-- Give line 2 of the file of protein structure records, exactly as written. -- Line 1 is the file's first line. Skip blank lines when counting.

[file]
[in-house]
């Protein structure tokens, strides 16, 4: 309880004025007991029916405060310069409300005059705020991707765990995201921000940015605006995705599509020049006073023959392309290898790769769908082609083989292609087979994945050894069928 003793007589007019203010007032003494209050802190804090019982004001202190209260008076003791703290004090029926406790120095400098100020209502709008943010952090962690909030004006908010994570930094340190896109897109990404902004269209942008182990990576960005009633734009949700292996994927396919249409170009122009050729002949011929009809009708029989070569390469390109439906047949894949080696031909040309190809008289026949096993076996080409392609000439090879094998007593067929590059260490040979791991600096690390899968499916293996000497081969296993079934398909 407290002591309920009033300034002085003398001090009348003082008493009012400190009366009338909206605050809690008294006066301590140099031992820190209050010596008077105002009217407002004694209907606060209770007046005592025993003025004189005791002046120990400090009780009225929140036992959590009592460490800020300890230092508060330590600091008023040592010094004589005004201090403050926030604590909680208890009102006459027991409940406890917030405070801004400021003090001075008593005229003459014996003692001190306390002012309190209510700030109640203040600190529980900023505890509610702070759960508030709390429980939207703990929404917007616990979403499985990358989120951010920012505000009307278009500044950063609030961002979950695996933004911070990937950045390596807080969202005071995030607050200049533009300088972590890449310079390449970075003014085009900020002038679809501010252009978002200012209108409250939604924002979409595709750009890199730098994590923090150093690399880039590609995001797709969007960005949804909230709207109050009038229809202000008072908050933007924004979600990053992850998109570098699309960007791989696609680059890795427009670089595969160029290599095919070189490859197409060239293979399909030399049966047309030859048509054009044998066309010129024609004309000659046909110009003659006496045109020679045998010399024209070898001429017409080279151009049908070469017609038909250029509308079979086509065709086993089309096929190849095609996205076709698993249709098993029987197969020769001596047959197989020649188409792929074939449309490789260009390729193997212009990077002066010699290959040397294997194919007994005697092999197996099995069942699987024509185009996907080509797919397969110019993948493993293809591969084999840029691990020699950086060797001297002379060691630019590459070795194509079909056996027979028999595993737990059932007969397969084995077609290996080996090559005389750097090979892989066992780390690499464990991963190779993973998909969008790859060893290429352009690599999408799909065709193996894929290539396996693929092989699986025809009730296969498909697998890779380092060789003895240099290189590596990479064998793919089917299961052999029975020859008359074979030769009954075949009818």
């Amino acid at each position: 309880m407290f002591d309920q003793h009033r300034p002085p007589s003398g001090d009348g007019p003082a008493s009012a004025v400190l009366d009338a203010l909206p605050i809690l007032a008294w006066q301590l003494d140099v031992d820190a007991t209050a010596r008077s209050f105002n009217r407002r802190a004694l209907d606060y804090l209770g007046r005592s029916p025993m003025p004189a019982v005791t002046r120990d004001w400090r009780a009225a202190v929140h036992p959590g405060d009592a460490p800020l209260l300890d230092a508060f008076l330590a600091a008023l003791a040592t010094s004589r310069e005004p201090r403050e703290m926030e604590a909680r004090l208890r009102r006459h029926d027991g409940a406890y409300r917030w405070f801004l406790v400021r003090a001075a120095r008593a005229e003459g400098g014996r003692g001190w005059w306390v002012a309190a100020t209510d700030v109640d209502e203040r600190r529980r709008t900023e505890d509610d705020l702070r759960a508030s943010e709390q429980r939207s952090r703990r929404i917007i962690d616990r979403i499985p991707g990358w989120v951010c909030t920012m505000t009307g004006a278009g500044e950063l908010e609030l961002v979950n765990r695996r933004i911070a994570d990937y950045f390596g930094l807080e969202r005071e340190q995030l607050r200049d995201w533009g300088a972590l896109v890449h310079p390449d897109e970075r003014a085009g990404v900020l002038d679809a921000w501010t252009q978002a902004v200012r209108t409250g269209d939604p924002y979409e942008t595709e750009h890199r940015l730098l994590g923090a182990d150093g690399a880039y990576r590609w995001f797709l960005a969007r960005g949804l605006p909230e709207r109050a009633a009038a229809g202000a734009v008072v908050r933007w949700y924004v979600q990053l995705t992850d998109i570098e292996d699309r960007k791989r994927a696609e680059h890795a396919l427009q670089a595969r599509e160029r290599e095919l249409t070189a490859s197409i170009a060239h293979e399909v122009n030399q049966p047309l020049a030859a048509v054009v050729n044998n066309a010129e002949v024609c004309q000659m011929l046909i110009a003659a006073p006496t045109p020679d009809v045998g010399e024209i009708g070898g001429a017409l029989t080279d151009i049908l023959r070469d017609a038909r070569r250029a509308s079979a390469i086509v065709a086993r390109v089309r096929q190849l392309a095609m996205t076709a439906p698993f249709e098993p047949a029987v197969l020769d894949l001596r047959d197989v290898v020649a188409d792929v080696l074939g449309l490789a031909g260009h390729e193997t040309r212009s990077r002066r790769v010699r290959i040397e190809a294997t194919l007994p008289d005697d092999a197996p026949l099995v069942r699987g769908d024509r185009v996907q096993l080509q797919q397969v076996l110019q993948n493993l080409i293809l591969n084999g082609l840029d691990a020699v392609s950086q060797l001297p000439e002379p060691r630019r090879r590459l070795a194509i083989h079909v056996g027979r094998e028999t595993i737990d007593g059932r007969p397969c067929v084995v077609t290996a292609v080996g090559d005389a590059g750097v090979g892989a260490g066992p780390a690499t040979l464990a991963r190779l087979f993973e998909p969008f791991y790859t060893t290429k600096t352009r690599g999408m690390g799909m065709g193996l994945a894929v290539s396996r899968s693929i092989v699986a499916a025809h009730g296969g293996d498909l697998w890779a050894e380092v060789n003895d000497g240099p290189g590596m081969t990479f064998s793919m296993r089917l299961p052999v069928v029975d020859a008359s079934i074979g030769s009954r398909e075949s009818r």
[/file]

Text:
């Protein structure tokens, strides 16, 4: 309880004025007991029916405060310069409300005059705020991707765990995201921000940015605006995705599509020049006073023959392309290898790769769908082609083989292609087979994945050894069928 003793007589007019203010007032003494209050802190804090019982004001202190209260008076003791703290004090029926406790120095400098100020209502709008943010952090962690909030004006908010994570930094340190896109897109990404902004269209942008182990990576960005009633734009949700292996994927396919249409170009122009050729002949011929009809009708029989070569390469390109439906047949894949080696031909040309190809008289026949096993076996080409392609000439090879094998007593067929590059260490040979791991600096690390899968499916293996000497081969296993079934398909 407290002591309920009033300034002085003398001090009348003082008493009012400190009366009338909206605050809690008294006066301590140099031992820190209050010596008077105002009217407002004694209907606060209770007046005592025993003025004189005791002046120990400090009780009225929140036992959590009592460490800020300890230092508060330590600091008023040592010094004589005004201090403050926030604590909680208890009102006459027991409940406890917030405070801004400021003090001075008593005229003459014996003692001190306390002012309190209510700030109640203040600190529980900023505890509610702070759960508030709390429980939207703990929404917007616990979403499985990358989120951010920012505000009307278009500044950063609030961002979950695996933004911070990937950045390596807080969202005071995030607050200049533009300088972590890449310079390449970075003014085009900020002038679809501010252009978002200012209108409250939604924002979409595709750009890199730098994590923090150093690399880039590609995001797709969007960005949804909230709207109050009038229809202000008072908050933007924004979600990053992850998109570098699309960007791989696609680059890795427009670089595969160029290599095919070189490859197409060239293979399909030399049966047309030859048509054009044998066309010129024609004309000659046909110009003659006496045109020679045998010399024209070898001429017409080279151009049908070469017609038909250029509308079979086509065709086993089309096929190849095609996205076709698993249709098993029987197969020769001596047959197989020649188409792929074939449309490789260009390729193997212009990077002066010699290959040397294997194919007994005697092999197996099995069942699987024509185009996907080509797919397969110019993948493993293809591969084999840029691990020699950086060797001297002379060691630019590459070795194509079909056996027979028999595993737990059932007969397969084995077609290996080996090559005389750097090979892989066992780390690499464990991963190779993973998909969008790859060893290429352009690599999408799909065709193996894929290539396996693929092989699986025809009730296969498909697998890779380092060789003895240099290189590596990479064998793919089917299961052999029975020859008359074979030769009954075949009818």